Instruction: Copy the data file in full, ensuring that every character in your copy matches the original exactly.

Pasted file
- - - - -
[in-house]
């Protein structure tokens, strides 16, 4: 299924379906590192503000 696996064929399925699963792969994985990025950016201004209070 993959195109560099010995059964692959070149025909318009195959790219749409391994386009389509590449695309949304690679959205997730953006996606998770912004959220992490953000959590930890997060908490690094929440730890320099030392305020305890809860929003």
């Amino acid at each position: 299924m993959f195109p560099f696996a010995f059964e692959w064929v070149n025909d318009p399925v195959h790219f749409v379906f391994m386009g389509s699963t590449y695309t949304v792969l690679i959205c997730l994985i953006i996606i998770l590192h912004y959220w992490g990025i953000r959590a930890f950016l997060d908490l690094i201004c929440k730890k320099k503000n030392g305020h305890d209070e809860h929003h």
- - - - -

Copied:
[in-house]
């Protein structure tokens, strides 16, 4: 299924379906590192503000 696996064929399925699963792969994985990025950016201004209070 993959195109560099010995059964692959070149025909318009195959790219749409391994386009389509590449695309949304690679959205997730953006996606998770912004959220992490953000959590930890997060908490690094929440730890320099030392305020305890809860929003």
């Amino acid at each position: 299924m993959f195109p560099f696996a010995f059964e692959w064929v070149n025909d318009p399925v195959h790219f749409v379906f391994m386009g389509s699963t590449y695309t949304v792969l690679i959205c997730l994985i953006i996606i998770l590192h912004y959220w992490g990025i953000r959590a930890f950016l997060d908490l690094i201004c929440k730890k320099k503000n030392g305020h305890d209070e809860h929003h």